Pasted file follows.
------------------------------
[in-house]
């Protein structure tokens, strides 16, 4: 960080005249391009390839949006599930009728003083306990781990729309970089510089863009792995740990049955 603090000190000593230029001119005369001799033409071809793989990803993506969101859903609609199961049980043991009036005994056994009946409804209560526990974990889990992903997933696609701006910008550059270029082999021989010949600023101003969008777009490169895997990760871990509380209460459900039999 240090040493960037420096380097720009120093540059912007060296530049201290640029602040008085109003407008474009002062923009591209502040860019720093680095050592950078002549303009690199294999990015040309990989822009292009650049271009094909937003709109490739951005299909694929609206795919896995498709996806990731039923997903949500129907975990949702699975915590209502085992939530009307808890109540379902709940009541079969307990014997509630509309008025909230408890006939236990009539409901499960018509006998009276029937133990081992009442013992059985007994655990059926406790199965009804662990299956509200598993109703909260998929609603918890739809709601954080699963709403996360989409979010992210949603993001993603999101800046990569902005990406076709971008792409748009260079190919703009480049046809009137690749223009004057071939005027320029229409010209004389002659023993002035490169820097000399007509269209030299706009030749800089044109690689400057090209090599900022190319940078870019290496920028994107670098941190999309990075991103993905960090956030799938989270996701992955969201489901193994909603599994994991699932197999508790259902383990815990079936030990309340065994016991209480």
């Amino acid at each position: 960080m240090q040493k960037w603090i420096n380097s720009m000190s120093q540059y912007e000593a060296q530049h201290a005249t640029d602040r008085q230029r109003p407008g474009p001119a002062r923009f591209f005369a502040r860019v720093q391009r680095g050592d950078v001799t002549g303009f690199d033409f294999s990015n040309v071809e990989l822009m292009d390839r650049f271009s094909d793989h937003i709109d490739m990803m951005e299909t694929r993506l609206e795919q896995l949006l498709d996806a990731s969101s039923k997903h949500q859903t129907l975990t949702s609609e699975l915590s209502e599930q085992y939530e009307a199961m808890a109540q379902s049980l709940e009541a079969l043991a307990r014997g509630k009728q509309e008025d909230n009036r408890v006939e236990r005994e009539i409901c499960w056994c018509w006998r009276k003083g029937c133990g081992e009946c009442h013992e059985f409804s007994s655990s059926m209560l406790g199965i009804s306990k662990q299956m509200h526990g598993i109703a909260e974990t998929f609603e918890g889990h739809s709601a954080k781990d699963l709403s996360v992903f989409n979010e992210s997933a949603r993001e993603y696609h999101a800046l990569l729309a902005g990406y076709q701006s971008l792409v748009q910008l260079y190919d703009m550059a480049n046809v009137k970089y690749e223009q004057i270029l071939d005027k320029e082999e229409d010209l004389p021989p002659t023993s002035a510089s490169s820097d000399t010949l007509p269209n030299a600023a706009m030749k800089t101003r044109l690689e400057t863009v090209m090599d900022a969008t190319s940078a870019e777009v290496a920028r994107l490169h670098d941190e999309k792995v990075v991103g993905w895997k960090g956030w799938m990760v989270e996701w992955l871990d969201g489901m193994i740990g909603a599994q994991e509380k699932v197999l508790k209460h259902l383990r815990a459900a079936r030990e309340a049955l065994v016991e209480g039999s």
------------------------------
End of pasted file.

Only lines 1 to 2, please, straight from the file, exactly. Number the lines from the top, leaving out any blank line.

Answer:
[in-house]
């Protein structure tokens, strides 16, 4: 960080005249391009390839949006599930009728003083306990781990729309970089510089863009792995740990049955 603090000190000593230029001119005369001799033409071809793989990803993506969101859903609609199961049980043991009036005994056994009946409804209560526990974990889990992903997933696609701006910008550059270029082999021989010949600023101003969008777009490169895997990760871990509380209460459900039999 240090040493960037420096380097720009120093540059912007060296530049201290640029602040008085109003407008474009002062923009591209502040860019720093680095050592950078002549303009690199294999990015040309990989822009292009650049271009094909937003709109490739951005299909694929609206795919896995498709996806990731039923997903949500129907975990949702699975915590209502085992939530009307808890109540379902709940009541079969307990014997509630509309008025909230408890006939236990009539409901499960018509006998009276029937133990081992009442013992059985007994655990059926406790199965009804662990299956509200598993109703909260998929609603918890739809709601954080699963709403996360989409979010992210949603993001993603999101800046990569902005990406076709971008792409748009260079190919703009480049046809009137690749223009004057071939005027320029229409010209004389002659023993002035490169820097000399007509269209030299706009030749800089044109690689400057090209090599900022190319940078870019290496920028994107670098941190999309990075991103993905960090956030799938989270996701992955969201489901193994909603599994994991699932197999508790259902383990815990079936030990309340065994016991209480």